CBD 101: The Basics for Beginners
There's a lot to learn about the cannabinoid called cannabidiol (CBD): how the hemp plant produces it; how CBD is separated from the plant; and how CBD interacts with our bodies, for starters. It can be overwhelming. It’s no surprise; there’s a lot of science involved. So, let’s break it down into what’s effectively CBD for Beginners.
FIRST, THERE’S HEMP
In effect, there’s always been hemp. Hemp has been grown for thousands of years. Until the early 20th century, hemp was an important source of tough fiber—a mainstay of shipping before the Age of Steam, to cite one vital use. From 1938–2018, with only a few exceptions, hemp was illegal to grow, possess, or use for research in the United States. In 2018, revisions to the Farm Bill legalized the growth of industrial hemp, which contains less than 0.3 percent—what can be called trace amounts—of the cannabinoid called ∆9-tetrahydrocannabinol (THC), the compound that causes noticeable intoxicating, euphoric effects. (CBD and THC are just two of more than 400 compounds found in hemp.)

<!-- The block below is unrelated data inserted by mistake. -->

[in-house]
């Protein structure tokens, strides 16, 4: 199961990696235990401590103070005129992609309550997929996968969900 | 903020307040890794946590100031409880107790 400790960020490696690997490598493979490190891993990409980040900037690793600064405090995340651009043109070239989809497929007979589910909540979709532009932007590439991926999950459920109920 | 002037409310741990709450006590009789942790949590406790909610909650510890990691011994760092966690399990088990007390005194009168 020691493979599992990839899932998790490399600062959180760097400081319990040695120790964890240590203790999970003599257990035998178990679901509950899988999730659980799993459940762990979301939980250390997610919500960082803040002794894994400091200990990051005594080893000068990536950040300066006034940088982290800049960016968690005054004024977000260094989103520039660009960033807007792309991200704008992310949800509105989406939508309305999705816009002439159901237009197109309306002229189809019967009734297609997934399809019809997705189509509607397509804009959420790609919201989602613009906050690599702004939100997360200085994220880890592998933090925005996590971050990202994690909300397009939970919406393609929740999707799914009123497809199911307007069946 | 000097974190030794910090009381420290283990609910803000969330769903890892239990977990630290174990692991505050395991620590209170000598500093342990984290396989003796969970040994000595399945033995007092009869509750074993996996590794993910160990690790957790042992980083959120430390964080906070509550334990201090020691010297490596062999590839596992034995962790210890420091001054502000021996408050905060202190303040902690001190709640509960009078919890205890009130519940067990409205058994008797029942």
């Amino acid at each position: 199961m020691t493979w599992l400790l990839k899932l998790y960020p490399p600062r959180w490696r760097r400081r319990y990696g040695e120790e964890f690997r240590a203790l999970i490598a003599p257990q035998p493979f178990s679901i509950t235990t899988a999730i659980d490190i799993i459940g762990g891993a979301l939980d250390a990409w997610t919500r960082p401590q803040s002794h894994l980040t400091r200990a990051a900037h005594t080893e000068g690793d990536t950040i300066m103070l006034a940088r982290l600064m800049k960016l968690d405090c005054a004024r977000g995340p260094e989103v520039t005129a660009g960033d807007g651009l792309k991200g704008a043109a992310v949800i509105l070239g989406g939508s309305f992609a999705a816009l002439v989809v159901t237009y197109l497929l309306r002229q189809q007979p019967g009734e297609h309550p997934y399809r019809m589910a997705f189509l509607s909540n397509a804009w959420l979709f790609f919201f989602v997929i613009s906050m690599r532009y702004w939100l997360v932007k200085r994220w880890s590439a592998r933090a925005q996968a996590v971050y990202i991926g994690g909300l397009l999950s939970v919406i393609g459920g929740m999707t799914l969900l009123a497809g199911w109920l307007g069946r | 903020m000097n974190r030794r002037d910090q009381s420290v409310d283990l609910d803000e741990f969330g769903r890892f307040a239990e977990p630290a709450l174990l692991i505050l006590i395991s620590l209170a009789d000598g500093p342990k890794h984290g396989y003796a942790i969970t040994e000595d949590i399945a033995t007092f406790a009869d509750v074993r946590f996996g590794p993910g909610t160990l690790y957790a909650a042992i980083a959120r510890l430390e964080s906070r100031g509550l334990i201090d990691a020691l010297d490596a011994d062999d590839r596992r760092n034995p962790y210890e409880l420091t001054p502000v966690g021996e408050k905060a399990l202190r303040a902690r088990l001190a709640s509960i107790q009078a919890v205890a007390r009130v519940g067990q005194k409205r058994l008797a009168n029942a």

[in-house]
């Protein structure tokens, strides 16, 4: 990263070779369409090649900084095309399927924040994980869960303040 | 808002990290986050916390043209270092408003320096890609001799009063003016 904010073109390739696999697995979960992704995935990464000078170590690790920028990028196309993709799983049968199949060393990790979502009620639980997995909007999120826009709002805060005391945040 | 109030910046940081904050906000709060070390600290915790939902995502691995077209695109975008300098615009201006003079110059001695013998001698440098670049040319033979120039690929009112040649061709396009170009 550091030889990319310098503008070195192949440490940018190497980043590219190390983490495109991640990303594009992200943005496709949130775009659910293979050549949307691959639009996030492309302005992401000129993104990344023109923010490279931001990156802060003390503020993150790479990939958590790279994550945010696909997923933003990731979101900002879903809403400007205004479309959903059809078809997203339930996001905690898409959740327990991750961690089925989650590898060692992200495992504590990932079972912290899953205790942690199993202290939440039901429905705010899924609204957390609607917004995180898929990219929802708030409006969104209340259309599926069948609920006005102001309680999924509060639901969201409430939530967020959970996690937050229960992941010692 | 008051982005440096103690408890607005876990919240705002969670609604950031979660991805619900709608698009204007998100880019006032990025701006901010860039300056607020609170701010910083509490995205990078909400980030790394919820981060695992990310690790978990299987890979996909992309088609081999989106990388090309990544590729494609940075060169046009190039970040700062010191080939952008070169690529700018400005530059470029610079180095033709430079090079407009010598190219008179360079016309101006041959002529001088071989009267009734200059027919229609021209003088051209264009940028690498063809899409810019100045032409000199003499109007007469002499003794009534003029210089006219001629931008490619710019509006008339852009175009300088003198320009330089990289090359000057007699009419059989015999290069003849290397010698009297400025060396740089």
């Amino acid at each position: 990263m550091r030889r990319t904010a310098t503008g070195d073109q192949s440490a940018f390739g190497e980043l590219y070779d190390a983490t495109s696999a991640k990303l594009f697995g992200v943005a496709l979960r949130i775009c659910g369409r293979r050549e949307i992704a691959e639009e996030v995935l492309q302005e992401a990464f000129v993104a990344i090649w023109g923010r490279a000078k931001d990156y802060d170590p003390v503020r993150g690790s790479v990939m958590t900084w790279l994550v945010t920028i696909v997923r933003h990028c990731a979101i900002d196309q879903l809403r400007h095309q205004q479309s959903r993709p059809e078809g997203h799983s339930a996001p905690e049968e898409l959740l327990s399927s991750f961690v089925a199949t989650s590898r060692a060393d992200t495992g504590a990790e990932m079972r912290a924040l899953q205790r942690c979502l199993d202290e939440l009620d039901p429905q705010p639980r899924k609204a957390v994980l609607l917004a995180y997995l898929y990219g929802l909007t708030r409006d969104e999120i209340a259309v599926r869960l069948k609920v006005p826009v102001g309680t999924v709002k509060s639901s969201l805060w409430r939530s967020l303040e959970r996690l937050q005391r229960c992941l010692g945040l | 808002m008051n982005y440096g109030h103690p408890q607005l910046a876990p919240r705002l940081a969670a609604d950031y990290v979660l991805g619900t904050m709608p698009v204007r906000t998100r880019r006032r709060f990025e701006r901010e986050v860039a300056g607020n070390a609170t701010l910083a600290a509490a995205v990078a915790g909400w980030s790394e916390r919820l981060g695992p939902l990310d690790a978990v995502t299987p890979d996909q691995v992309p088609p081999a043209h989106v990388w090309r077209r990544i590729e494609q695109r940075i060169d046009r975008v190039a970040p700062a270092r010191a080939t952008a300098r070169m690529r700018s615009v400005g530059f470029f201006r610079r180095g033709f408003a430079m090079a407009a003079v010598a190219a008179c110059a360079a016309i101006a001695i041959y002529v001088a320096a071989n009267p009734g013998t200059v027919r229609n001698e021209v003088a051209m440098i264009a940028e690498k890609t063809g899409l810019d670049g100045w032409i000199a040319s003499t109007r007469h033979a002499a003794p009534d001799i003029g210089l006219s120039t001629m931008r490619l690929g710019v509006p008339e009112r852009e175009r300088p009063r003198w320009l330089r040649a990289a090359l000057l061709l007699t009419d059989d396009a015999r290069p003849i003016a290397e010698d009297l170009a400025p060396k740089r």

FROM HEMP COMES CBD.
In hemp, CBD comes from the flowers, leaves, and seeds, which are separated from the stalks at harvest. The CBD can be extracted in a number of ways, including the use of alcohol, ethanol, or CO2. Whatever method is used, the CBD must be also heated to activate it, a process known as decarboxylation. For its softgels, oils, and topical creams, Canopy produces only what is called CBD isolate, which is created by repeatedly refining the hemp extract. The result is something that guarantees very precise amounts of CBD and highly consistent results, and no THC content. Other processes may result in what are called broad-spectrum CBD, which contains a much higher number of active ingredients, and full-spectrum CBD, which contains THC.
That explains the source of hemp-derived CBD and how we obtain it, but why does it interact with our bodies?